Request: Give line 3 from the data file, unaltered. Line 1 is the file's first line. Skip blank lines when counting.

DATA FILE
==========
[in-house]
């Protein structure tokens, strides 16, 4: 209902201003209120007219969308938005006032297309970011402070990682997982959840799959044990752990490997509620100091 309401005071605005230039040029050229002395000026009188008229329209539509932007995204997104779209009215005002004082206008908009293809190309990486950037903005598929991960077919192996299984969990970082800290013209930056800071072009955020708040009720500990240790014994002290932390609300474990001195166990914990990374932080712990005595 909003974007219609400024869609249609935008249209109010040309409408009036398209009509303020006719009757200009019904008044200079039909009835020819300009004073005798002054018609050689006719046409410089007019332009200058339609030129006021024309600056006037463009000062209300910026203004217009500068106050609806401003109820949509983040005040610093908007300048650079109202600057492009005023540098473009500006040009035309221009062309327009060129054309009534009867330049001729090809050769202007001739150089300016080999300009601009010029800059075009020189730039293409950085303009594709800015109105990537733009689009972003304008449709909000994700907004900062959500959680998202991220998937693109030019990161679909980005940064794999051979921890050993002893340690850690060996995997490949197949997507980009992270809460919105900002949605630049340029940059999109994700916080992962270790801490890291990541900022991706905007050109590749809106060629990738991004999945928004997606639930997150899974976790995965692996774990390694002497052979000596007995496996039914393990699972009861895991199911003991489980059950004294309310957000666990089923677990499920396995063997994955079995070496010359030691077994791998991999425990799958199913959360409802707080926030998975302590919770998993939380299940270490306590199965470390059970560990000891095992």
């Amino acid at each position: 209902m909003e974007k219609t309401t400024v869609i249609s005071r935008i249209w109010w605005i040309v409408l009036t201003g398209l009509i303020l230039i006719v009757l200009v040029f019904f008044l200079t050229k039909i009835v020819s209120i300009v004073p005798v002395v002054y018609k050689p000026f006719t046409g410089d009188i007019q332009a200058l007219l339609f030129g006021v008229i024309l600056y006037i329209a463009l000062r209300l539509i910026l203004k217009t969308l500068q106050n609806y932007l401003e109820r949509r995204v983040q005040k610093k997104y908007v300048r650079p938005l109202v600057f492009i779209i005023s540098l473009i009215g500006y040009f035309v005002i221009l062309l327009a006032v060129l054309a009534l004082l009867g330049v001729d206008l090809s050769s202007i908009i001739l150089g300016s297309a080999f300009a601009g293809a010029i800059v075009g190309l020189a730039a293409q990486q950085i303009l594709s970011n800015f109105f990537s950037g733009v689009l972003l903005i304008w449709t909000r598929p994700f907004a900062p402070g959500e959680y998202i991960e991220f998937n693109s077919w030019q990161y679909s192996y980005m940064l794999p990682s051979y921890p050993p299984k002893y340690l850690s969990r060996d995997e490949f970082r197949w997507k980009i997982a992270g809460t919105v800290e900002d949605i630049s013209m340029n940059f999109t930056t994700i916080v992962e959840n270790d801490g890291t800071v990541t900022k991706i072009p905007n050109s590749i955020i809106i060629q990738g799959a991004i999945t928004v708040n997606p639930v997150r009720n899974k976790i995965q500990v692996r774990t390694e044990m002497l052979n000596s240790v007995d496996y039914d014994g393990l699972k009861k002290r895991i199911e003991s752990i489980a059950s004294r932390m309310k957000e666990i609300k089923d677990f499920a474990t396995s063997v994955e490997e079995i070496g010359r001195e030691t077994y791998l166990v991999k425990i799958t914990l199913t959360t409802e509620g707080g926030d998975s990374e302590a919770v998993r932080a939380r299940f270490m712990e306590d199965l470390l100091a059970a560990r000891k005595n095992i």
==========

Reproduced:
């Amino acid at each position: 209902m909003e974007k219609t309401t400024v869609i249609s005071r935008i249209w109010w605005i040309v409408l009036t201003g398209l009509i303020l230039i006719v009757l200009v040029f019904f008044l200079t050229k039909i009835v020819s209120i300009v004073p005798v002395v002054y018609k050689p000026f006719t046409g410089d009188i007019q332009a200058l007219l339609f030129g006021v008229i024309l600056y006037i329209a463009l000062r209300l539509i910026l203004k217009t969308l500068q106050n609806y932007l401003e109820r949509r995204v983040q005040k610093k997104y908007v300048r650079p938005l109202v600057f492009i779209i005023s540098l473009i009215g500006y040009f035309v005002i221009l062309l327009a006032v060129l054309a009534l004082l009867g330049v001729d206008l090809s050769s202007i908009i001739l150089g300016s297309a080999f300009a601009g293809a010029i800059v075009g190309l020189a730039a293409q990486q950085i303009l594709s970011n800015f109105f990537s950037g733009v689009l972003l903005i304008w449709t909000r598929p994700f907004a900062p402070g959500e959680y998202i991960e991220f998937n693109s077919w030019q990161y679909s192996y980005m940064l794999p990682s051979y921890p050993p299984k002893y340690l850690s969990r060996d995997e490949f970082r197949w997507k980009i997982a992270g809460t919105v800290e900002d949605i630049s013209m340029n940059f999109t930056t994700i916080v992962e959840n270790d801490g890291t800071v990541t900022k991706i072009p905007n050109s590749i955020i809106i060629q990738g799959a991004i999945t928004v708040n997606p639930v997150r009720n899974k976790i995965q500990v692996r774990t390694e044990m002497l052979n000596s240790v007995d496996y039914d014994g393990l699972k009861k002290r895991i199911e003991s752990i489980a059950s004294r932390m309310k957000e666990i609300k089923d677990f499920a474990t396995s063997v994955e490997e079995i070496g010359r001195e030691t077994y791998l166990v991999k425990i799958t914990l199913t959360t409802e509620g707080g926030d998975s990374e302590a919770v998993r932080a939380r299940f270490m712990e306590d199965l470390l100091a059970a560990r000891k005595n095992i």